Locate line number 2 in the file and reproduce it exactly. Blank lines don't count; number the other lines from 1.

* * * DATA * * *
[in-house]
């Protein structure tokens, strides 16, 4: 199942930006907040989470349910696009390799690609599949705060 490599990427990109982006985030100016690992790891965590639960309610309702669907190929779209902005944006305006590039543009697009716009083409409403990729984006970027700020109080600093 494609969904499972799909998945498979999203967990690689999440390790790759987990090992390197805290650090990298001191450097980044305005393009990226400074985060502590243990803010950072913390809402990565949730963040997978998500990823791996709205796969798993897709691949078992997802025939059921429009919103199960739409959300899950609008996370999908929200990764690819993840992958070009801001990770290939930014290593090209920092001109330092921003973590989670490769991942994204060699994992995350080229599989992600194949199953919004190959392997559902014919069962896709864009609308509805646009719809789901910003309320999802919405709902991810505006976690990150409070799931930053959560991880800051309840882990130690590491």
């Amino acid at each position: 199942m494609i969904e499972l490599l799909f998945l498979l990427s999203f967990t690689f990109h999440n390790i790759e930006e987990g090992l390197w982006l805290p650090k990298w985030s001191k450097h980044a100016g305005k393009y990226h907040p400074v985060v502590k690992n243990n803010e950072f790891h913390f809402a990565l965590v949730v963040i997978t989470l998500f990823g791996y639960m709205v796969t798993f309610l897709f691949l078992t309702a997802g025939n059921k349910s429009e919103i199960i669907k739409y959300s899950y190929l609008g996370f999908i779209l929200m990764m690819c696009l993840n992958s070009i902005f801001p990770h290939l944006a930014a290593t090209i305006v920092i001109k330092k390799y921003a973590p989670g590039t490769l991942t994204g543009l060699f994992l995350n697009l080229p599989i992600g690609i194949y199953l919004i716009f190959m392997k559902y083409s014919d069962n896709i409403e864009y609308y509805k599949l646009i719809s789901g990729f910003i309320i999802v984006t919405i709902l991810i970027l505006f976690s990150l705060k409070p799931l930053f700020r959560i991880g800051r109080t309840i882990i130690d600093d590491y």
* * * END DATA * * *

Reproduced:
């Protein structure tokens, strides 16, 4: 199942930006907040989470349910696009390799690609599949705060 490599990427990109982006985030100016690992790891965590639960309610309702669907190929779209902005944006305006590039543009697009716009083409409403990729984006970027700020109080600093 494609969904499972799909998945498979999203967990690689999440390790790759987990090992390197805290650090990298001191450097980044305005393009990226400074985060502590243990803010950072913390809402990565949730963040997978998500990823791996709205796969798993897709691949078992997802025939059921429009919103199960739409959300899950609008996370999908929200990764690819993840992958070009801001990770290939930014290593090209920092001109330092921003973590989670490769991942994204060699994992995350080229599989992600194949199953919004190959392997559902014919069962896709864009609308509805646009719809789901910003309320999802919405709902991810505006976690990150409070799931930053959560991880800051309840882990130690590491």